4. How can we have a proper free market if small businesses, who can’t afford PwC prices, have to play by the tax rules whilst the big companies can drive coach and horses through tax regulations.

  5. Paying to much tax ?

    Go ask “Ma” (that’s Margaret “toxic” Cole)

  6. Agree with Julian Stevens here tax avoidance isn’t illegal. As for tax evasion I do hope that all higher rate tax payers have detailed any interest earned in bank accounts on their tax returns because that would be tax evasion – which is illegal.

    This government has got into a habit of naming and shaming legal tax avoidance (jimmy Carr in entertainment world), a bit naughty. Change the rules if you don’t like them, it is in their power, they are the government. Argably they wouldn’t be doing their job if they don’t.

  7. This is a huge issue but I can’t see how blaming PwC helps. It is their job to provide tax efficient solutions within the law.

    The problem is the EU free trade agreement which means every time I buy a product from Amazon I am buying from a trader in Luxemburg. It doesn’t seem to matter that the product has never been anywhere near Luxemburg. Article 34 TFEU prohibits quantitative restrictions on imports but it seems that the definition of “import” is being interpreted very loosely indeed.

    What is needed is an EU resolution to restrict imports in Art 34 to genuine imports only but that is hard to achieve, not least because Luxemburg and Ireland do very nicely out of the arrangements.

  8. Margaret Hodge’s family company pays just 0.01pc tax on £2.1bn of business generated in the UK.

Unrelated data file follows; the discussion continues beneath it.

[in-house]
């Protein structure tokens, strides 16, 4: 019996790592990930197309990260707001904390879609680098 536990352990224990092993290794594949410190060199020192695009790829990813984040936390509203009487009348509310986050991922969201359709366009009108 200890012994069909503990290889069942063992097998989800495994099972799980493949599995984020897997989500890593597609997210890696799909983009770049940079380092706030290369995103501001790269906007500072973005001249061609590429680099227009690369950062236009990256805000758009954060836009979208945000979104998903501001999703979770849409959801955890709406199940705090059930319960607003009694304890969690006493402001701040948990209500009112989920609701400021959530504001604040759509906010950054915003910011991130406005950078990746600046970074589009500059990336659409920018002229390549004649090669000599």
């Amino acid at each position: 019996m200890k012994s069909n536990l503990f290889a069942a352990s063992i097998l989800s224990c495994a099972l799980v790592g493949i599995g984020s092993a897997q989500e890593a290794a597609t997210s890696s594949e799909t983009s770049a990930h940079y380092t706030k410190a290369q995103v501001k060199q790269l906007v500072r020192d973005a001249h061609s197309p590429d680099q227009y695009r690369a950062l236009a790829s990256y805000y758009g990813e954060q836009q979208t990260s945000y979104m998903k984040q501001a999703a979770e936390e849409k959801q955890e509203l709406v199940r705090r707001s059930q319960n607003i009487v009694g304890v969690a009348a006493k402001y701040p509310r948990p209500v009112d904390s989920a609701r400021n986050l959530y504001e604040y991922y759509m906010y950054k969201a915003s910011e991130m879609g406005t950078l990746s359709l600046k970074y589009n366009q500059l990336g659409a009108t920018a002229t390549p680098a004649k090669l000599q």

Analysis of Stemcor’s latest accounts show that the business paid tax of just £163,000 on revenues of more than £2.1bn in 2011.Stemcor’s tax bill to the exchequer equates to just 0.01pc of the revenues it booked through its UK-based business. In accounts filed with Companies House, Stemcor revealed that despite generating about one third of its revenues in Britain, its UK tax contribution made up only 2.7pc of the tax the company paid globally.

    Stemcor was founded by Mrs Hodge’s father Hans Oppenheimer more than 60 years ago. The majority of Stemcor’s shares are still controlled by the Oppenheimer family and Mrs Hodge declares a “registrable shareholding” in the company, which is run by her brother Ralph Oppenheimer, executive chairman.

    However, when recently pressed about the details of why so little tax was paid by Stemcor despite the billions of pounds it makes, Ms Hodge said that she had not done “enough detailed work” and did not have the information.’

    You may also be interested to research her earlier career whilst at Islington Council and the connections to P.I.E.

    Margaret Hodge has absolutely no credibility and spouts hysterical drivel.

    Don’t do as I do, do as I say. Welcome to the Labour Party.

  9. I am inclined to agree with Peter Herd on this one, but I do understand Julian and Keith’s points above and agree that it is for politicians to change the rules in UK and Brussels as well as highlighting the companies who are aggressively promoting and pursuing what are currently legal loopholes.
    I do not dispute their legality, but as Smithy says it does seem that only large firms can afford to argue with HMRC.
    A lot of the aggressive Financial Planning is promoted by solicitors and accountants who may be technically right and so for large firms it is worth arguing the case, but access to that argument can cost more in legal fees than a small firm can afford.

  10. Paid accountants identifying LEGAL ways in which their clients can pay less tax. What a disgrace!

  11. Why have you censored my contributions?